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Africa at the Commonwealth Games 2014
The Commonwealth is a collection of fifty three countries which encompasses a quarter of the world land area and over 2.2 billion people – almost a third of the world’s population. The member states are all previous colonial nations, mostly British colonies, which have no obligation to one another, but are united by the Commonwealth Charter which includes history, culture, language, democracy, human rights and rule of law. Queen Elizabeth II sits in the position of Head of the Commonwealth.
The 2014 Commonwealth Games were held in Glasgow in Scotland. This richly cultural city of over six hundred thousand people on the River Clyde is passionate about hard work and success and invited the world in to celebrate their love of life and sport. This was the third time Scotland hosted the Commonwealth Games. The first two times the Games were held in Edinburgh, which is only forty miles to the east of Glasgow.
The 20th Commonwealth Games showcased the skills and talents of just under five thousand athletes from seventy one nations who competed in seventeen different sports. The African nations who competed at the 2014 Games were:
Botswana made their debut at the Games in 1974 and claimed their first gold medal at the Delhi Games in 2010 for the ladies 400m on the athletics track. Nigel Amos (the flag bearer at the 2014 Opening Ceremony) won a silver medal at the London Olympics in 2012, which was Botswana’s first Olympic medal. On his return to Botswana after the London Olympic Games he was presented with six cows as a gift of gratitude from his nation for his athletic success.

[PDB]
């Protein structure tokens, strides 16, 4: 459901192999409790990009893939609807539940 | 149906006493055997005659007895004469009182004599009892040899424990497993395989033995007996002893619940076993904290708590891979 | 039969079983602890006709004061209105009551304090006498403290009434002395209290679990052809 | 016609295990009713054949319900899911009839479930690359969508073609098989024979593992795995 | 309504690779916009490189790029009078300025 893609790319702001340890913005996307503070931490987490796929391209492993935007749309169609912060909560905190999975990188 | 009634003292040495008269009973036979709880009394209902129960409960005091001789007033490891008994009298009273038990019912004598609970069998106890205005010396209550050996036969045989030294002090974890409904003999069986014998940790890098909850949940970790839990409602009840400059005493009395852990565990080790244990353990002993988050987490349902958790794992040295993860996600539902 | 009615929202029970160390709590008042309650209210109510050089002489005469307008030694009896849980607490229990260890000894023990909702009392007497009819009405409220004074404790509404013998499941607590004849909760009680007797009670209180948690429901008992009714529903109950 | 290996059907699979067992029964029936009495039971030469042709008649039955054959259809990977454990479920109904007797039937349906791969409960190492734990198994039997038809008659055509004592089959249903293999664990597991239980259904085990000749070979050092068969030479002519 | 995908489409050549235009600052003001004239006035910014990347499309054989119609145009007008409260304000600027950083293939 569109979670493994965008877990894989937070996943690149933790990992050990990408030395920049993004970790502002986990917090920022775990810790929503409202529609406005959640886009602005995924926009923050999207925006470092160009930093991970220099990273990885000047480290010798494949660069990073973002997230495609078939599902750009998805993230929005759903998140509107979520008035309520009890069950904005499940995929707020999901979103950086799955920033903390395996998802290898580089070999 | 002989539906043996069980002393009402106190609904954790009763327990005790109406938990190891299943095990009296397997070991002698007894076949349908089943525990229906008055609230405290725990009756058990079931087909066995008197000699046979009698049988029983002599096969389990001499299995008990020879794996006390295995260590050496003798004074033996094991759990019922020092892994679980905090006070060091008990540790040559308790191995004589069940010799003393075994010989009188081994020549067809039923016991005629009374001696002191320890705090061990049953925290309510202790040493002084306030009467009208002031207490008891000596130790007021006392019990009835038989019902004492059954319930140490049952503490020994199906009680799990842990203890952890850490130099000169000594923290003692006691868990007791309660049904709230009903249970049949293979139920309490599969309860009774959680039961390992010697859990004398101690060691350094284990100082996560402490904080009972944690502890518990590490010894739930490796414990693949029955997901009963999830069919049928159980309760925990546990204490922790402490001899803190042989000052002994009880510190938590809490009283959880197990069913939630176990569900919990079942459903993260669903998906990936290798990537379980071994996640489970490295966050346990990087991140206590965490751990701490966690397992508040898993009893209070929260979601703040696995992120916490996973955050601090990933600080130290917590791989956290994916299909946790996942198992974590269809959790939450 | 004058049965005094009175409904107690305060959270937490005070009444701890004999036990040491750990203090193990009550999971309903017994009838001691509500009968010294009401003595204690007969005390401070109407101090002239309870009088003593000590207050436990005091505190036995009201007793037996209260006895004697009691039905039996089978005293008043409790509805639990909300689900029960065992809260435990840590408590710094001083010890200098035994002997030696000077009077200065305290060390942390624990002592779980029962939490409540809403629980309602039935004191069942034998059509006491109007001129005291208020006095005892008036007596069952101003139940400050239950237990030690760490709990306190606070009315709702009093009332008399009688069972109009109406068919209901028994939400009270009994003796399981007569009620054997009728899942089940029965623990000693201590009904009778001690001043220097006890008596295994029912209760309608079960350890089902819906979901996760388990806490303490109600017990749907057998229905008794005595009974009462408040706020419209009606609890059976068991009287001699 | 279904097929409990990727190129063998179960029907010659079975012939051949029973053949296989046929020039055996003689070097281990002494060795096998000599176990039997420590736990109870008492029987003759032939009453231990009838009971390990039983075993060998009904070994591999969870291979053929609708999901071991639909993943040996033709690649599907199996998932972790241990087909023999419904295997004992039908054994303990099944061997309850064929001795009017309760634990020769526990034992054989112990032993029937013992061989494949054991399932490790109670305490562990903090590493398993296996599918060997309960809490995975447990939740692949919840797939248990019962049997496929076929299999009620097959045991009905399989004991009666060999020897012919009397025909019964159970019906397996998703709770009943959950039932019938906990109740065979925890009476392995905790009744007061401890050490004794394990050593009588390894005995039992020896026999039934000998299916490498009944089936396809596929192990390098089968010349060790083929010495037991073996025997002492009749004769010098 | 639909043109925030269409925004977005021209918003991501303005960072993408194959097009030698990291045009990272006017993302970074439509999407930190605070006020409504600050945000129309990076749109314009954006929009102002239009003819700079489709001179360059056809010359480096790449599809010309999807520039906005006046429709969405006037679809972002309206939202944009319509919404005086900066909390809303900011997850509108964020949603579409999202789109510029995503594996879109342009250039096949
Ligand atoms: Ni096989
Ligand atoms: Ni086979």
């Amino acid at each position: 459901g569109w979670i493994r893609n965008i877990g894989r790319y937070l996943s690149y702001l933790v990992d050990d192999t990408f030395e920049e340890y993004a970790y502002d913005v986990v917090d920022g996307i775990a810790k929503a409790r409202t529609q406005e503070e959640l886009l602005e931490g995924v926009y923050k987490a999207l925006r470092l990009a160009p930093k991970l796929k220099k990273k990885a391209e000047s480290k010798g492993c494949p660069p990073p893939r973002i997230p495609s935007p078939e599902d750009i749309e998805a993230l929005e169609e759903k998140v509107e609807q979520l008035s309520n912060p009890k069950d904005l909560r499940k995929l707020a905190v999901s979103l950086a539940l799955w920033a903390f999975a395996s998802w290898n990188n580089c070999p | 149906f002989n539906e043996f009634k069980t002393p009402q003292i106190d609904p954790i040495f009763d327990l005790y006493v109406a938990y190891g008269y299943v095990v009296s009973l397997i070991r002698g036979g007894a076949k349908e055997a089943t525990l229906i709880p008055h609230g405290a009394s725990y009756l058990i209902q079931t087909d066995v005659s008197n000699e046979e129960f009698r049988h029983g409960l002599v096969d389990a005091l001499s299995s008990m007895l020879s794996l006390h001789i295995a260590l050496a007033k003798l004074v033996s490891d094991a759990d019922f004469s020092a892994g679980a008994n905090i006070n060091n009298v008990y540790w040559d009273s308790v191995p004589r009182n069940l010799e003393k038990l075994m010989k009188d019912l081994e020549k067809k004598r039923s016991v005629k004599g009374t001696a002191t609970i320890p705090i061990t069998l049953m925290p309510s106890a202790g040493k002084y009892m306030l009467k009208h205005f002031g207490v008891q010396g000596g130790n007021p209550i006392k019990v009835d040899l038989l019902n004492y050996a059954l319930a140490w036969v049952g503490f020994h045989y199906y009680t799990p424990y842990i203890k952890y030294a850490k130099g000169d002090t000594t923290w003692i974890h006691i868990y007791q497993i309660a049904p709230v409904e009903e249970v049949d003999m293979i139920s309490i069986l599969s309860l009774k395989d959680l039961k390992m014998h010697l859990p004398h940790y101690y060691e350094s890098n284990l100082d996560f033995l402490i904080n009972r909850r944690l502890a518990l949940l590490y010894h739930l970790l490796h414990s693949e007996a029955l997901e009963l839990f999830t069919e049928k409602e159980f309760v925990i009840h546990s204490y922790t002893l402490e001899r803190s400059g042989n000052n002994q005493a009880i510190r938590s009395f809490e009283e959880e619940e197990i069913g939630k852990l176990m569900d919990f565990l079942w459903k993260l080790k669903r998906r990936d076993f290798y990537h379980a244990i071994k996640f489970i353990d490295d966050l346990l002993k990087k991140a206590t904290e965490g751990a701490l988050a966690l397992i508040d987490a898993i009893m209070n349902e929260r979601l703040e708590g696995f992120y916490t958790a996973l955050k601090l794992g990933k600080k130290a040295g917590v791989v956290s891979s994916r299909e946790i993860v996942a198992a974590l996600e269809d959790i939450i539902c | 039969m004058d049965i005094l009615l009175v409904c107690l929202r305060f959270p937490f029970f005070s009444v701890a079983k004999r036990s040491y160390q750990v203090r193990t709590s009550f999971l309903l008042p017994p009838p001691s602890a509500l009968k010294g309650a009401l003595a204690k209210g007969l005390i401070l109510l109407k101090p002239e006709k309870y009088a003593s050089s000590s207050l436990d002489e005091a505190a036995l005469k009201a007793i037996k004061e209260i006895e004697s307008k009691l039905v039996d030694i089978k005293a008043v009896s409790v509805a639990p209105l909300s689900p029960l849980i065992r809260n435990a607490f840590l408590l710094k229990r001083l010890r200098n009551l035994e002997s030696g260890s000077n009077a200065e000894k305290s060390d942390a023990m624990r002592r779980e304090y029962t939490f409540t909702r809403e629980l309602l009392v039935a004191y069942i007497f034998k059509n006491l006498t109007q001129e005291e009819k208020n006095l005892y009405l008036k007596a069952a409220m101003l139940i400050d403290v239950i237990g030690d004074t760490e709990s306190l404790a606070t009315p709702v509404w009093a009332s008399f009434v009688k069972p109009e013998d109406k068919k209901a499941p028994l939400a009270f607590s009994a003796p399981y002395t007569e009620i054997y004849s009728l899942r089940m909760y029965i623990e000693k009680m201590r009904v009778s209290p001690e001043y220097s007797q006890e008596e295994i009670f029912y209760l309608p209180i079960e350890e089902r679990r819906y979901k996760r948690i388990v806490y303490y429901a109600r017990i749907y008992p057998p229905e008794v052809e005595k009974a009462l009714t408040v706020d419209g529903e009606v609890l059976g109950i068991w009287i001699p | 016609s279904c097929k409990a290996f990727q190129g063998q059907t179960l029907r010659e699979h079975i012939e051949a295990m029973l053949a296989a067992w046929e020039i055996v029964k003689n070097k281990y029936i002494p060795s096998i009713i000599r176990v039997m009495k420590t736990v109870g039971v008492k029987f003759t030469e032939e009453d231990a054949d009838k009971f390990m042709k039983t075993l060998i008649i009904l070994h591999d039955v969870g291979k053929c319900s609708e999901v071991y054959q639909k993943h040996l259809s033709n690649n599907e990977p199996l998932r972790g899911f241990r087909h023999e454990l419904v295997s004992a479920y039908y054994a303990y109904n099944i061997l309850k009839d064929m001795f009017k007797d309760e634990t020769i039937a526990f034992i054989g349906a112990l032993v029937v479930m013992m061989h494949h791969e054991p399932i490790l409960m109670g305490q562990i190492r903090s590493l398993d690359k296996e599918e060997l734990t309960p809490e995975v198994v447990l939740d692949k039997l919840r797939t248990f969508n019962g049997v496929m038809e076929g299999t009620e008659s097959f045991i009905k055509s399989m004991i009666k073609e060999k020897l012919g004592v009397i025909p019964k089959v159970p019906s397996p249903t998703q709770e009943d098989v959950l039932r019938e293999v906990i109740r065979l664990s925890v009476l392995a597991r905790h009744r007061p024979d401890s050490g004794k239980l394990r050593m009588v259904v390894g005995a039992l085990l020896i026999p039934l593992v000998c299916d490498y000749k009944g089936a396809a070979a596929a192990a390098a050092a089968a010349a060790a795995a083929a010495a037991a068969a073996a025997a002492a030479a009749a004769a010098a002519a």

Republic of Cameroon
This is one of the wettest lands on earth. The delegation of forty seven trained in Aberdeen in Scotland as they did for the London Olympics and the city welcomed the Cameroon team with a civic reception before the Commonwealth Games started.
Republic of Ghana
In 1957 Ghana was the first country from colonial Africa to gain its independence. They always have a very large group of loyal supporters that follow the Ghanaian sporting teams around the world.
Kenya brought almost two hundred sports men and women. Their strength lies in athletics where they had sixty six world class athletes on the team at the Games. Athletes from around the world have been training in Kenya at altitude in a determination to overthrown Kenyan international long-distance athletic dominance.